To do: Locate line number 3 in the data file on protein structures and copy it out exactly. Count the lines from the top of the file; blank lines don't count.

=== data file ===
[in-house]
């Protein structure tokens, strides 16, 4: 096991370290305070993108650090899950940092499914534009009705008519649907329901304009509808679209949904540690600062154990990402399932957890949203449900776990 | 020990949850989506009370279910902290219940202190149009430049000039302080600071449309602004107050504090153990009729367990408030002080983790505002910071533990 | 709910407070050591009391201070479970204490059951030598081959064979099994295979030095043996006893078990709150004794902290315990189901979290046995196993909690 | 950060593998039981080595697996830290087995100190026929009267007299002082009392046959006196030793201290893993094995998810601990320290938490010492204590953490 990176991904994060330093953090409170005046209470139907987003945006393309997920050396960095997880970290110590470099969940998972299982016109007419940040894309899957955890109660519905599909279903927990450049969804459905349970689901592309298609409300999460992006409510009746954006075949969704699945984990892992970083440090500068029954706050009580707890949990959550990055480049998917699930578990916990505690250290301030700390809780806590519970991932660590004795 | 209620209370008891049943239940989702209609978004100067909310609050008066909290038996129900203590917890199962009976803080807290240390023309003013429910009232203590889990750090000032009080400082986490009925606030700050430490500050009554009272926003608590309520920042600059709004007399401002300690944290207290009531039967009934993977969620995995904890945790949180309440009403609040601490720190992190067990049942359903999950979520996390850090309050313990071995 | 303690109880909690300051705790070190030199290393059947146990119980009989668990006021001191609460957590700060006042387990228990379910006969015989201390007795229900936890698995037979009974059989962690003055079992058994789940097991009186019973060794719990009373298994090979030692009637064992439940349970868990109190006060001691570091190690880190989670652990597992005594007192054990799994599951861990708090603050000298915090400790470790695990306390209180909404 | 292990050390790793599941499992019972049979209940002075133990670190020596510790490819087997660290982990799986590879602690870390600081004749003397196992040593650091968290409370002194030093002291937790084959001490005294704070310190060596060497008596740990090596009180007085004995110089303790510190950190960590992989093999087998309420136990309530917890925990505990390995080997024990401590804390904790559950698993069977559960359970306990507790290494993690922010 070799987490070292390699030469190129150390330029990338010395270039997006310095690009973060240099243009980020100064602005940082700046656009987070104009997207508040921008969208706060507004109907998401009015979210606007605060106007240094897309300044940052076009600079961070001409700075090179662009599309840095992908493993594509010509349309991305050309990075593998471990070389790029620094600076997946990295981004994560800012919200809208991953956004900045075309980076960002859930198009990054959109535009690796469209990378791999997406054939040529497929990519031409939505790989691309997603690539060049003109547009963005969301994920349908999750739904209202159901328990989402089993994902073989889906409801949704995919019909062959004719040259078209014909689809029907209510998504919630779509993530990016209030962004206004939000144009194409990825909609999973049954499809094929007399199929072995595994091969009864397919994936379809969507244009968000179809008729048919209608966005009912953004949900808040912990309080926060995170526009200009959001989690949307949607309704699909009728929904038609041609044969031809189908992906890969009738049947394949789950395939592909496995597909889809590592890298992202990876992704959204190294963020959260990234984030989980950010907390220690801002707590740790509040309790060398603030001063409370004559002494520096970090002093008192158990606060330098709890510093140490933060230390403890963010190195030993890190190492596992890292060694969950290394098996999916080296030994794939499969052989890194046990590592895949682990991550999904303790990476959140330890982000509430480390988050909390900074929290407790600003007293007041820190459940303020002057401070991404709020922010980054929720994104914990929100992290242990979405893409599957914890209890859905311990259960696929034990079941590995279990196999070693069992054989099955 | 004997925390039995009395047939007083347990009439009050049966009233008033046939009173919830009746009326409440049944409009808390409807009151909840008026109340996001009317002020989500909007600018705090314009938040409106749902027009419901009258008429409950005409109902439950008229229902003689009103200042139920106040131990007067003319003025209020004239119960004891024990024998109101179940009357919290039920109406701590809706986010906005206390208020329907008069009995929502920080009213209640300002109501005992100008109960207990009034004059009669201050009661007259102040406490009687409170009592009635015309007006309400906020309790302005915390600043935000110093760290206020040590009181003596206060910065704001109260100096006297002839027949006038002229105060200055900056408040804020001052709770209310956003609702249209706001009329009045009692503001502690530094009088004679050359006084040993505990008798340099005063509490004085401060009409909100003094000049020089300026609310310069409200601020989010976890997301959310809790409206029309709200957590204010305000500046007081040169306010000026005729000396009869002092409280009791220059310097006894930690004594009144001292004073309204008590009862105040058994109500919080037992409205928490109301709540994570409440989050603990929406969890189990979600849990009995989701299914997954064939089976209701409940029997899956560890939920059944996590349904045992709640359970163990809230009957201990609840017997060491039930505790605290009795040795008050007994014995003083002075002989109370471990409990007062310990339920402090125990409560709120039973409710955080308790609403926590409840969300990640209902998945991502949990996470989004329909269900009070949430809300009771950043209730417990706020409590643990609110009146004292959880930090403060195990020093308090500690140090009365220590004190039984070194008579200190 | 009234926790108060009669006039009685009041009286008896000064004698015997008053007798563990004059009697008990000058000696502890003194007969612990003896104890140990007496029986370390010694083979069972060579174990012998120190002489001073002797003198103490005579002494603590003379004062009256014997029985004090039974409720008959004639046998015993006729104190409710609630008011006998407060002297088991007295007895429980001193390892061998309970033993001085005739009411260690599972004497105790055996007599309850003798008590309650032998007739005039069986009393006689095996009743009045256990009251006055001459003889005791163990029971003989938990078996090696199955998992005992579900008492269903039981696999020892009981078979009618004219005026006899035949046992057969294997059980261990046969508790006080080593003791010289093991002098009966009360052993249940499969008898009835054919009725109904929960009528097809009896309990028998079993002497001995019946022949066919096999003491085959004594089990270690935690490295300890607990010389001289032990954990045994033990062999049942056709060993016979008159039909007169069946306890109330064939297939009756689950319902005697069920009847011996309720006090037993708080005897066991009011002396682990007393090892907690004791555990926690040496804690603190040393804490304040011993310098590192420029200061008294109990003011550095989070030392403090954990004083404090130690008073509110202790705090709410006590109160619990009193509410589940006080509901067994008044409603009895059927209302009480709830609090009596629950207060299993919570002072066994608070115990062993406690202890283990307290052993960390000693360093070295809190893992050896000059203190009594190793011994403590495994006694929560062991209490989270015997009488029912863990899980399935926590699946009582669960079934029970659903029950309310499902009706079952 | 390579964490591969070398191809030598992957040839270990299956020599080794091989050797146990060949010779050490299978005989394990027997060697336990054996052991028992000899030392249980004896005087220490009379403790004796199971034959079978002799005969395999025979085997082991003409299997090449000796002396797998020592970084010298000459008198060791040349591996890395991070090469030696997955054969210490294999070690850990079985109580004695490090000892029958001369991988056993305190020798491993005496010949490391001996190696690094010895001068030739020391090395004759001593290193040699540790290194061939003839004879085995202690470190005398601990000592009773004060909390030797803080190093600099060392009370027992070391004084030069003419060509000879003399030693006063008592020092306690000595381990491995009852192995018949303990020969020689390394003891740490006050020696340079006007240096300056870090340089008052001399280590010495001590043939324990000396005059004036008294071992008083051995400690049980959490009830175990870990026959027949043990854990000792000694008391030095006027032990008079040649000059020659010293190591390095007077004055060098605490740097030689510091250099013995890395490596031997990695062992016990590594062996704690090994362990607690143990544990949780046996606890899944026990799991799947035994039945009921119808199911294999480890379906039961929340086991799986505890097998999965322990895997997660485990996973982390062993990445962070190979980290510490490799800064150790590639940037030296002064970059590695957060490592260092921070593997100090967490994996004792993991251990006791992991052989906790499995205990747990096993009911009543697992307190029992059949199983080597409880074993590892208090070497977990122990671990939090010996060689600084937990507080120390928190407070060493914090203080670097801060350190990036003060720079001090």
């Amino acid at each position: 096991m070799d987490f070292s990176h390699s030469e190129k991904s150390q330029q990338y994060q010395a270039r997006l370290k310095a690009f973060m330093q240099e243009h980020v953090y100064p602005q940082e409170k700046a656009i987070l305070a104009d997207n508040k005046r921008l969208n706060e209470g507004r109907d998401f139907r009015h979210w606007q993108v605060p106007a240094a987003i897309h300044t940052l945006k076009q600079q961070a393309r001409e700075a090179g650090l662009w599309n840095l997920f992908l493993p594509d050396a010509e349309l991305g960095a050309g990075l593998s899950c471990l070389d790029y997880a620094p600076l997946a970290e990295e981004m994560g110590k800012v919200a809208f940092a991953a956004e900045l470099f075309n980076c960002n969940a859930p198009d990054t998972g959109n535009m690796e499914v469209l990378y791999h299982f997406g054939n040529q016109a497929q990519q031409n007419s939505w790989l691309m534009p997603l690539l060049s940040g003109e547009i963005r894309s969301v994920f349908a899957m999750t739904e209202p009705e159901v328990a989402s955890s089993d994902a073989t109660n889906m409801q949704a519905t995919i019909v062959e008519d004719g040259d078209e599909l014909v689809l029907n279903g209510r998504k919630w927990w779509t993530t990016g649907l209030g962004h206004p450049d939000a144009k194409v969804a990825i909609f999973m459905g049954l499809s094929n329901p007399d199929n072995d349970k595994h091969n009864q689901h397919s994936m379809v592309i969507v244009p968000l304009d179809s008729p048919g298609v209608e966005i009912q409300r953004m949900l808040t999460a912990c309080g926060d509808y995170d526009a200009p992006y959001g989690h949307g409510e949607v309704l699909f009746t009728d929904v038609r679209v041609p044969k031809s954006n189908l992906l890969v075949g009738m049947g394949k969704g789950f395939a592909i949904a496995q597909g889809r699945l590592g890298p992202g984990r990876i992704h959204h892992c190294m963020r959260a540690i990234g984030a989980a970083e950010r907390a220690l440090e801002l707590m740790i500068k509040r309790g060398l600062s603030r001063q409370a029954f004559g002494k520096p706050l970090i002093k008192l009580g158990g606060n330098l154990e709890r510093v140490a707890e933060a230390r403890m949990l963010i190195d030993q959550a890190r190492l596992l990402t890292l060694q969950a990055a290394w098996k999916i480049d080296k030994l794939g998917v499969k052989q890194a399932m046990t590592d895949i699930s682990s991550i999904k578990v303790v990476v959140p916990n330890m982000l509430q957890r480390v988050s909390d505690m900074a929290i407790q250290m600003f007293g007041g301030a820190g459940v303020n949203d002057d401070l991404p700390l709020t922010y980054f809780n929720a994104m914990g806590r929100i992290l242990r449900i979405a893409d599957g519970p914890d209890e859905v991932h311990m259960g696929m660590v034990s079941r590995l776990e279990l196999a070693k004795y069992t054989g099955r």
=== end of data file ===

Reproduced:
């Amino acid at each position: 096991m070799d987490f070292s990176h390699s030469e190129k991904s150390q330029q990338y994060q010395a270039r997006l370290k310095a690009f973060m330093q240099e243009h980020v953090y100064p602005q940082e409170k700046a656009i987070l305070a104009d997207n508040k005046r921008l969208n706060e209470g507004r109907d998401f139907r009015h979210w606007q993108v605060p106007a240094a987003i897309h300044t940052l945006k076009q600079q961070a393309r001409e700075a090179g650090l662009w599309n840095l997920f992908l493993p594509d050396a010509e349309l991305g960095a050309g990075l593998s899950c471990l070389d790029y997880a620094p600076l997946a970290e990295e981004m994560g110590k800012v919200a809208f940092a991953a956004e900045l470099f075309n980076c960002n969940a859930p198009d990054t998972g959109n535009m690796e499914v469209l990378y791999h299982f997406g054939n040529q016109a497929q990519q031409n007419s939505w790989l691309m534009p997603l690539l060049s940040g003109e547009i963005r894309s969301v994920f349908a899957m999750t739904e209202p009705e159901v328990a989402s955890s089993d994902a073989t109660n889906m409801q949704a519905t995919i019909v062959e008519d004719g040259d078209e599909l014909v689809l029907n279903g209510r998504k919630w927990w779509t993530t990016g649907l209030g962004h206004p450049d939000a144009k194409v969804a990825i909609f999973m459905g049954l499809s094929n329901p007399d199929n072995d349970k595994h091969n009864q689901h397919s994936m379809v592309i969507v244009p968000l304009d179809s008729p048919g298609v209608e966005i009912q409300r953004m949900l808040t999460a912990c309080g926060d509808y995170d526009a200009p992006y959001g989690h949307g409510e949607v309704l699909f009746t009728d929904v038609r679209v041609p044969k031809s954006n189908l992906l890969v075949g009738m049947g394949k969704g789950f395939a592909i949904a496995q597909g889809r699945l590592g890298p992202g984990r990876i992704h959204h892992c190294m963020r959260a540690i990234g984030a989980a970083e950010r907390a220690l440090e801002l707590m740790i500068k509040r309790g060398l600062s603030r001063q409370a029954f004559g002494k520096p706050l970090i002093k008192l009580g158990g606060n330098l154990e709890r510093v140490a707890e933060a230390r403890m949990l963010i190195d030993q959550a890190r190492l596992l990402t890292l060694q969950a990055a290394w098996k999916i480049d080296k030994l794939g998917v499969k052989q890194a399932m046990t590592d895949i699930s682990s991550i999904k578990v303790v990476v959140p916990n330890m982000l509430q957890r480390v988050s909390d505690m900074a929290i407790q250290m600003f007293g007041g301030a820190g459940v303020n949203d002057d401070l991404p700390l709020t922010y980054f809780n929720a994104m914990g806590r929100i992290l242990r449900i979405a893409d599957g519970p914890d209890e859905v991932h311990m259960g696929m660590v034990s079941r590995l776990e279990l196999a070693k004795y069992t054989g099955r």